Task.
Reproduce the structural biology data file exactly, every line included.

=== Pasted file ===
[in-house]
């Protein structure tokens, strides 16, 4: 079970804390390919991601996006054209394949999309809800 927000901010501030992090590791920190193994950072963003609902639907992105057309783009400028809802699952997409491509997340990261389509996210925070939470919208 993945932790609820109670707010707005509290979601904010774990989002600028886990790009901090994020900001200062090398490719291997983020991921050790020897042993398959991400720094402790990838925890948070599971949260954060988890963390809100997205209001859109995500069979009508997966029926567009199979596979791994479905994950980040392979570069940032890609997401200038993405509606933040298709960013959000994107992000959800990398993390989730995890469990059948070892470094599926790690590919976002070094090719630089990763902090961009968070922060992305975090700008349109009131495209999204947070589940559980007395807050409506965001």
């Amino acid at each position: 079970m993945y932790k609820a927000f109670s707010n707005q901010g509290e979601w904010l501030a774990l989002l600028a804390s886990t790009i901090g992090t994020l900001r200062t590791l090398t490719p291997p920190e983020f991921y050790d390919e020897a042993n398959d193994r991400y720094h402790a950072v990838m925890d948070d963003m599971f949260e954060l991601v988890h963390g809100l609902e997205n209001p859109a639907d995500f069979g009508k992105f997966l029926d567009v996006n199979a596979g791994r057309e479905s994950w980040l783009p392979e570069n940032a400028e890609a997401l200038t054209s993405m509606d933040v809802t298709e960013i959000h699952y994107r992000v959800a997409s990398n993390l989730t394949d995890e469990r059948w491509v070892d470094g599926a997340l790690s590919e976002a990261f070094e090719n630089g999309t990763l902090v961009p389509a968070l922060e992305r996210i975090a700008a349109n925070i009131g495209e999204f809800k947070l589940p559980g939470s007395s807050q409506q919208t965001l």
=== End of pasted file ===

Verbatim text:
[in-house]
């Protein structure tokens, strides 16, 4: 079970804390390919991601996006054209394949999309809800 927000901010501030992090590791920190193994950072963003609902639907992105057309783009400028809802699952997409491509997340990261389509996210925070939470919208 993945932790609820109670707010707005509290979601904010774990989002600028886990790009901090994020900001200062090398490719291997983020991921050790020897042993398959991400720094402790990838925890948070599971949260954060988890963390809100997205209001859109995500069979009508997966029926567009199979596979791994479905994950980040392979570069940032890609997401200038993405509606933040298709960013959000994107992000959800990398993390989730995890469990059948070892470094599926790690590919976002070094090719630089990763902090961009968070922060992305975090700008349109009131495209999204947070589940559980007395807050409506965001």
């Amino acid at each position: 079970m993945y932790k609820a927000f109670s707010n707005q901010g509290e979601w904010l501030a774990l989002l600028a804390s886990t790009i901090g992090t994020l900001r200062t590791l090398t490719p291997p920190e983020f991921y050790d390919e020897a042993n398959d193994r991400y720094h402790a950072v990838m925890d948070d963003m599971f949260e954060l991601v988890h963390g809100l609902e997205n209001p859109a639907d995500f069979g009508k992105f997966l029926d567009v996006n199979a596979g791994r057309e479905s994950w980040l783009p392979e570069n940032a400028e890609a997401l200038t054209s993405m509606d933040v809802t298709e960013i959000h699952y994107r992000v959800a997409s990398n993390l989730t394949d995890e469990r059948w491509v070892d470094g599926a997340l790690s590919e976002a990261f070094e090719n630089g999309t990763l902090v961009p389509a968070l922060e992305r996210i975090a700008a349109n925070i009131g495209e999204f809800k947070l589940p559980g939470s007395s807050q409506q919208t965001l």